So, you want a high-traffic blog… (Photo: Bill Gracey)
The following post can be considered Part II in a series on how I blog. Part I, which covers mostly everything not below, is titled “How to Build a High-Traffic Blog Without Killing Yourself.”
Beginning at the Beginning
My very first blog post of all time was December 31, 2006 (scroll down here). One comment! Ah, success…
Who the hell designed that atrocity? Oh, it was me…
For many months, I “blogged” by imitation, putting out a lot of boring stuff. I felt, and still feel, that this imitate-before-you-create phase was critical to finding my own voice. But, as one then DoubleClick manager put it to me over wine, after reviewing my posts:
“A mediocre blog is more of a liability than no blog at all.”
Taking this to heart, I upgraded, both in terms of design and writing. I started publishing more original long-form content and organizing around a few central themes. I invested $1,500 and launched the blog you now see. Well, it was close…
The very first post was March 7, 2007. It scored six comments (a 500% increase!)… and I was ecstatic.
This work was done in preparation for April 27, 2007, the launch date for The 4-Hour Workweek. I viewed the blog primarily as a marketing tool. This changed when lightning struck with “How to Lose 20 lbs. of Fat in 30 Days… Without Doing Any Exercise.”
This post, my tenth out of nearly 400, remains my most popular post of all-time: 5,000+ comments and counting!
Here are some stats as of this writing:
Total spam deleted 1,170,822
These days, this odd blog often gets more than 1,000,000 unique visitors per month. It’s hard to believe.
How Do I Manage Things?
This blog is run by me and one assistant based in Canada. I don’t have an editorial calendar, nor a set frequency of posting. I have a few criteria for posts, and I try and write only when I can satisfy them. If that’s once every 3-4 weeks, so be it. If the spirit moves me three times in one week, that’s fine, too.
How I manage the tech, the trolls, the spam, etc. is perhaps best reflected in my tools.
Below is the shortlist that keeps me sane.
Used by millions, Akismet is quite possibly the best way in the world to protect your blog from comment and trackback spam. It keeps your site protected from spam even while you sleep.
Out-of-the-box SEO for your WordPress blog. WordPress is excellent for Google juice to start with, and this makes it even better.
Audio Player is a highly configurable but simple mp3 player for all your audio needs. You can customise the player’s color scheme to match your blog theme, have it automatically show track information from the encoded ID3 tags and more.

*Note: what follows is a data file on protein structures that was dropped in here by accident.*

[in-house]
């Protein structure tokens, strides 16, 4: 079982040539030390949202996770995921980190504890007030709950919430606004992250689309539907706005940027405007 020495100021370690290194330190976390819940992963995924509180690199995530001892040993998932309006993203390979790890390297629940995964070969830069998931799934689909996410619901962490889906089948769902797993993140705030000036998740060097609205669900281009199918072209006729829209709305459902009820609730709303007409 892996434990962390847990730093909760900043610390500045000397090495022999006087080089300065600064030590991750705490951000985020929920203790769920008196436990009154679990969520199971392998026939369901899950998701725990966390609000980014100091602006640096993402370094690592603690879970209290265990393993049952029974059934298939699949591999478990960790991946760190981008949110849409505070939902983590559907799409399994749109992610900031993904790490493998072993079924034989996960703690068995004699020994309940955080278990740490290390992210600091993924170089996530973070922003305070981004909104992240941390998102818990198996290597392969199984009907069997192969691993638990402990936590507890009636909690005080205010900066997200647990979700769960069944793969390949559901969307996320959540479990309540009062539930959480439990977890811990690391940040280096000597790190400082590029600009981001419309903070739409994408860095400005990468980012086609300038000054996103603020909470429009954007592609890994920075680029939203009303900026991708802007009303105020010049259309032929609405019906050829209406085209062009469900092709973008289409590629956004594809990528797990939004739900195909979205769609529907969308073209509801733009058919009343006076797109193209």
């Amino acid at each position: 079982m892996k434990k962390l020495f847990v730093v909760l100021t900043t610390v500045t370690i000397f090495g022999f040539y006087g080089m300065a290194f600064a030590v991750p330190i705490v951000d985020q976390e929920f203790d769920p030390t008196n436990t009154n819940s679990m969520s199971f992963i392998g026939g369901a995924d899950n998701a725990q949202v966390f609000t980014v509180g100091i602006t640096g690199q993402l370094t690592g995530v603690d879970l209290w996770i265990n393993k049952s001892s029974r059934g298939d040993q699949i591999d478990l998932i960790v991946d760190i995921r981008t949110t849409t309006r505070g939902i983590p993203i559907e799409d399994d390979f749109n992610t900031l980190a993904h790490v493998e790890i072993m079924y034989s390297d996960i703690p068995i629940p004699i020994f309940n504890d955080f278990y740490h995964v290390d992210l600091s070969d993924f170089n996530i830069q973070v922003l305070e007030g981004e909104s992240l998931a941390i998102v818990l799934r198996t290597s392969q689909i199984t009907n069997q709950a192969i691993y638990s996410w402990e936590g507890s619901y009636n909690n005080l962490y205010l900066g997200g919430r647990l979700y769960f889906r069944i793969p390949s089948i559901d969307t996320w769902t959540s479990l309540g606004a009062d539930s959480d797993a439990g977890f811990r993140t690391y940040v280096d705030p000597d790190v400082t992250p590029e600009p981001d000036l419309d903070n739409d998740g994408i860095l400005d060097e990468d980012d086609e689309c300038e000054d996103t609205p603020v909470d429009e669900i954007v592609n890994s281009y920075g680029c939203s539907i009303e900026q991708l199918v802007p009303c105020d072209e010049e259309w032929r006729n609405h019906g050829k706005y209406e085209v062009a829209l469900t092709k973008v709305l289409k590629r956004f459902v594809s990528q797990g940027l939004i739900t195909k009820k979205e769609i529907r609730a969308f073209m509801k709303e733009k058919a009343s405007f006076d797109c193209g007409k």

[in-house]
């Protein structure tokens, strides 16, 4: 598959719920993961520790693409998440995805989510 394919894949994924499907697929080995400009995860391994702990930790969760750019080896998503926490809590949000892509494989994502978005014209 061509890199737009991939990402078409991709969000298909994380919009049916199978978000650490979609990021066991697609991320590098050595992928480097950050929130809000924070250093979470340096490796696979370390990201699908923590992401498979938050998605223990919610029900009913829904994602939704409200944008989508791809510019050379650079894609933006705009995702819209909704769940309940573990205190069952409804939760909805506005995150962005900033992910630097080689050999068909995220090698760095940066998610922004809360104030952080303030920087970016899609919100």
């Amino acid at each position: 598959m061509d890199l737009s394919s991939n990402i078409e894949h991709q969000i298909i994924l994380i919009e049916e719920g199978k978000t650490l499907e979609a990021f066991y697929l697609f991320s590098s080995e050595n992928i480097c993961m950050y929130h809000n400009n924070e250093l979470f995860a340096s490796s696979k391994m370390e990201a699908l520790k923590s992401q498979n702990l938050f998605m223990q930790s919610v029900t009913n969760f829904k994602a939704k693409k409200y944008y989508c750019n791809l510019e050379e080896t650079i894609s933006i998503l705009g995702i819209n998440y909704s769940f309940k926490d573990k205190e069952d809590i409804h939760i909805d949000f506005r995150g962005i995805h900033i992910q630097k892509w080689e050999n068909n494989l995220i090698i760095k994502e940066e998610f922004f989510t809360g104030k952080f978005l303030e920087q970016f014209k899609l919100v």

This is my first plug-in! Well, kind of. While we drank vodka at the Word Championships of BBQ in Memphis, Matt Mullenweg and his team helped create this plug-in on the spot (Thanks Nacin, Otto, and Scott!). It solves an important problem for many bloggers. In WordPress comment moderation settings, you can typically choose between a) let everything through with no moderation (bad idea), allow comments to appear automatically for commenters who have previously approved comments, or moderate every single comment (hugely time-consuming). So what do you do if you get a smart but kinda snarky comment, one that makes you wonder if this guy is going to be a pain in the ass? If you approve him, he’ll have free reign to go nuts in your comments. If you have 20 comments a day, perhaps you can watch it all, but not at 100 or 1,000 comments a day. This plugin solves the issue: it allows you to put a comment author “on probation,” approving one comment, but not automatically approving future comments. Sweet!
Forwards all feed traffic to Feedburner while letting through some important User-Agents.
Allows you to integrate the photos from a Flickr RSS feed into your site.
Prevents WordPress 2.1+ from adding a more link to your website’s feed.
Bring the power of the WordPress.com cloud to your self-hosted WordPress. Jetpack enables you to connect your blog to a WordPress.com account to use the powerful features normally only available to WordPress.com users.
Limit rate of login attempts, including by way of cookies, for each IP. I view this as a must-have, as people try to brute-force WP passwords all the time.
How do you let someone moderate comments for you without giving them the ability to change posts or accidentally cause other trouble? Use this plug-in, that’s how. It creates a custom role that enables only Comment Moderation actions and pages.